12th year of the Honorable Pharaoh Amenhotep IV – Son of 'Amun is Pleased, Ruler of Thebes' – Lord of Truth is Re

Aten … God of the Sun …To all the Gods of Egypt! I pray you have mercy on my way ward son … and your fading Queen …

She bowed down trembling before the angry sky, bruised purple, as the hasty wind battered her maids and shadesmen to and fro as they tried to shade and protect their queen from the angry weather, but most of all from the anger of the gods.

It had always been the pharaoh's duty to please the gods and keep the people safe from their anger, but the previous king of Egypt, Amenhotep III, had died only 12 years ago now, and now the whole of Egypt was left to their son Amenhotep IV, the self renamed Akhenaten. Who at the moment was conducting his 'holy war' against the gods and their worshippers, all to name the sun god Aten the almighty, and only real god.

So, instead of her son, the aged Queen Tiy knelt on the roof of the mighty temple in Nubia, that the honorable pharaoh and husband had built for her, as a sign of his love for his leading and chief wife, a common girl named Queen.

The now aged woman and mother of the pharaoh offered her gifts and services to the almighty Aten, the worshipped god of her husband and son, hoping it would appease his anger, all to save her pharaoh's lands and people.

"Queen Tiy! My Queen! It might be best to go and find shelter now!" one of her royal advisers, who had to shout to be heard over the storm came and knelt by her side, trying to move her to shelter. But the Queen remained motionless, bowed down with her forehead resting against the cool sandstone roof of her temple, facing the oncoming wind, and the wrath of Aten.

"Please my Queen! It is not safe here!" the adviser pleaded, but his words washed over her like the present windstorm and flying desert sand, that flew so hard that all on the roof had to squint or shade their faces from the onslaught of stinging sand.

But the queen remained perfectly still, like one of her passed husbands life like statues, the only things that moved was the silky perfect black strands of hair of her royal wig that streamed in the wind and got matted up in the desert sands. Her simple but beautiful cream and white colored silk gown of the chief wife she wore that fluttered and snapped to and fro in the harsh breeze, now soiled and dirty from her kneeling on the temples roof that had not been previously cleaned. The few various bells she wore on her headdress and as bracelets around her wrists and ankles tinkled feverishly in the rushing wind, though the bells were of pure make and the sound of the perfect notes seemed to mix in with the song of the rushing desert.

She knelt so still, hardly breathing, her pale skin numb from the constant sting of the flying sand, as the previous Queen of Egypt sat on top of her temple. Sitting motionless and silent, all sounds escaped her except the tinkling bells, all else was still and all that was happening outside and around her faded into nothingness, so the frantic pure sounding notes of the bells rang in pure white emptiness, echoing for eternity in the silence of her mind.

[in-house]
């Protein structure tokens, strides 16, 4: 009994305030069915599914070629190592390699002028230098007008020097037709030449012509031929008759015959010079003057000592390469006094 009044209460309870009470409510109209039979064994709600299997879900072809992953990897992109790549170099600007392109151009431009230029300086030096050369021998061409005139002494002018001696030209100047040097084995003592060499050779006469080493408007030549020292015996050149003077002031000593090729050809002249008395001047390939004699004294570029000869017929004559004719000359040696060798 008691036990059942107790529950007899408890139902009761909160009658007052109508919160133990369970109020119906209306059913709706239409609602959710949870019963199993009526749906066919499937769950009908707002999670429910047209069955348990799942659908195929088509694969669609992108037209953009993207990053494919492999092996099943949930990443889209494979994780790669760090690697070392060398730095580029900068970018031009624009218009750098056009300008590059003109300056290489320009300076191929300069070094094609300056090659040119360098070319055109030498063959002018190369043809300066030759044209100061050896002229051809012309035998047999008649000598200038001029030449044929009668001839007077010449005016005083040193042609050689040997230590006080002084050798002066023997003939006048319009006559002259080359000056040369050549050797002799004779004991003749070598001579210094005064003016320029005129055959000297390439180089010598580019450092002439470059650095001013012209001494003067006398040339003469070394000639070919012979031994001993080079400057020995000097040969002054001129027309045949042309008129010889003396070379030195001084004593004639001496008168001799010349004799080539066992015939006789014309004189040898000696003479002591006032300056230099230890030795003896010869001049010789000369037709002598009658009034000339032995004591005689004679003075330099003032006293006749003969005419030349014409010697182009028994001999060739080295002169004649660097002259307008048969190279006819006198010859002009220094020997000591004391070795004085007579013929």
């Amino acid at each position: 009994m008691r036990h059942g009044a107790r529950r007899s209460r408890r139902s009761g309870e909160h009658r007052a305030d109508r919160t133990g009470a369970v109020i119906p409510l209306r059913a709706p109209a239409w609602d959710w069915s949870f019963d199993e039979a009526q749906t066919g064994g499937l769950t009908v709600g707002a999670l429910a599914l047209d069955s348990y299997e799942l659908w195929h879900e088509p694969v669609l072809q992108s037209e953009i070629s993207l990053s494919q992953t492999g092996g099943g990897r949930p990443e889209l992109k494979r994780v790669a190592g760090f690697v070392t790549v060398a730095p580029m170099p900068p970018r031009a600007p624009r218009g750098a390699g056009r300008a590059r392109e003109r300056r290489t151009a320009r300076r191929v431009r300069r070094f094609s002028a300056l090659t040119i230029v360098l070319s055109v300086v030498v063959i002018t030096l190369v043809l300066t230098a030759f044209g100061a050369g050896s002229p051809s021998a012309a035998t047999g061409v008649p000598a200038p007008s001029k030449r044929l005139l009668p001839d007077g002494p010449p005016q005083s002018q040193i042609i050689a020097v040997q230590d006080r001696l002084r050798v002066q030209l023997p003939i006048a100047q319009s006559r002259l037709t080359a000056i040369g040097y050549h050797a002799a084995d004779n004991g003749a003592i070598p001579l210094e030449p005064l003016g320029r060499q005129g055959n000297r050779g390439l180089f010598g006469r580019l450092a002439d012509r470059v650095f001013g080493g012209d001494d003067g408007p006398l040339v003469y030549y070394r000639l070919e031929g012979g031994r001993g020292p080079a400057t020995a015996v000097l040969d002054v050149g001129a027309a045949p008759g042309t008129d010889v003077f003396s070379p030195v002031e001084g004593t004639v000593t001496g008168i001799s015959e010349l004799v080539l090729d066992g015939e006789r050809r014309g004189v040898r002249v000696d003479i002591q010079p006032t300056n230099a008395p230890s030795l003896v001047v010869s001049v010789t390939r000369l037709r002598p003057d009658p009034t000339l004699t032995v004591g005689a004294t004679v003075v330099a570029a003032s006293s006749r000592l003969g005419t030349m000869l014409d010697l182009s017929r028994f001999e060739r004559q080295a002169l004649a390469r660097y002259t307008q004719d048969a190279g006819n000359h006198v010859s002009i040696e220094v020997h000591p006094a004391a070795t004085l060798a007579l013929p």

'So all of this … all of this has come.' Nefertari1, formally known as Tiy, thought to herself, her silent words echoing in the emptiness, her voice seemed to play harmony to the ringing bells, creating a symphony of sorrowful sound that only she could hear.

'The royal priests did say … they warned of … Aten's anger if the pharaoh did leave his duties as the King of all Egypt. But why would Aten punish HIS people, while our King fought HIS war? Akhenaten said … my son said he was fighting this war as to spread the good word of the sun god … 'It will please him greatly' he said … he has gone … they have all gone … now the bad fortune the priests spoke of has come …'

The Queens sorrow sang in the pure white emptiness of her inner mind, as she felt pure salty tears streamed down her face, but it felt so far away. Then distantly Nefertari thought she heard another sorrowful sound, a distant cry of the weeping wind as it passed through the two royal statues, carved of her beloved Heqawaset2. Though she knew the monument was all the way in the capital of Thebes, too far for her to hear it from her temple in Nubia, she could hear it all the same, and it filled her with thoughts of Heqawaset, her passed away king.

'Oh Amenhotep! How I wish you were here. In your time as Pharaoh you lead with wisdom and a love for your land. We knew nothing of famine, plague, war … why has our son brought this on us?

Is Aten angry that we let Tuthmosis die? Was it wrong to give Akhenaten the throne?

This is a time I really need your guidance … but your not here. You have died of disease, leaving me to care and raise our children alone, but we have been left by what the common folk call 'the heretic king'! What should I do? I have tried to advise him the best I can … but now even I have fallen victim to our sons foolishness …'

The Queen's stillness and silence was suddenly shattered as her body was shaken with rough coughs that's seemed to come from deep in her chest. The maids and servants rushed to help the Queen off her hands and knees and got to lay her on her back, a wall of servants standing to block the oncoming sandstorm as the royal doctor tried to advise her to breath as slowly and as deeply as she could to stop the coughs, and the maids all had wet towels to put on her feverish forehead and to wipe the blood from around her mouth.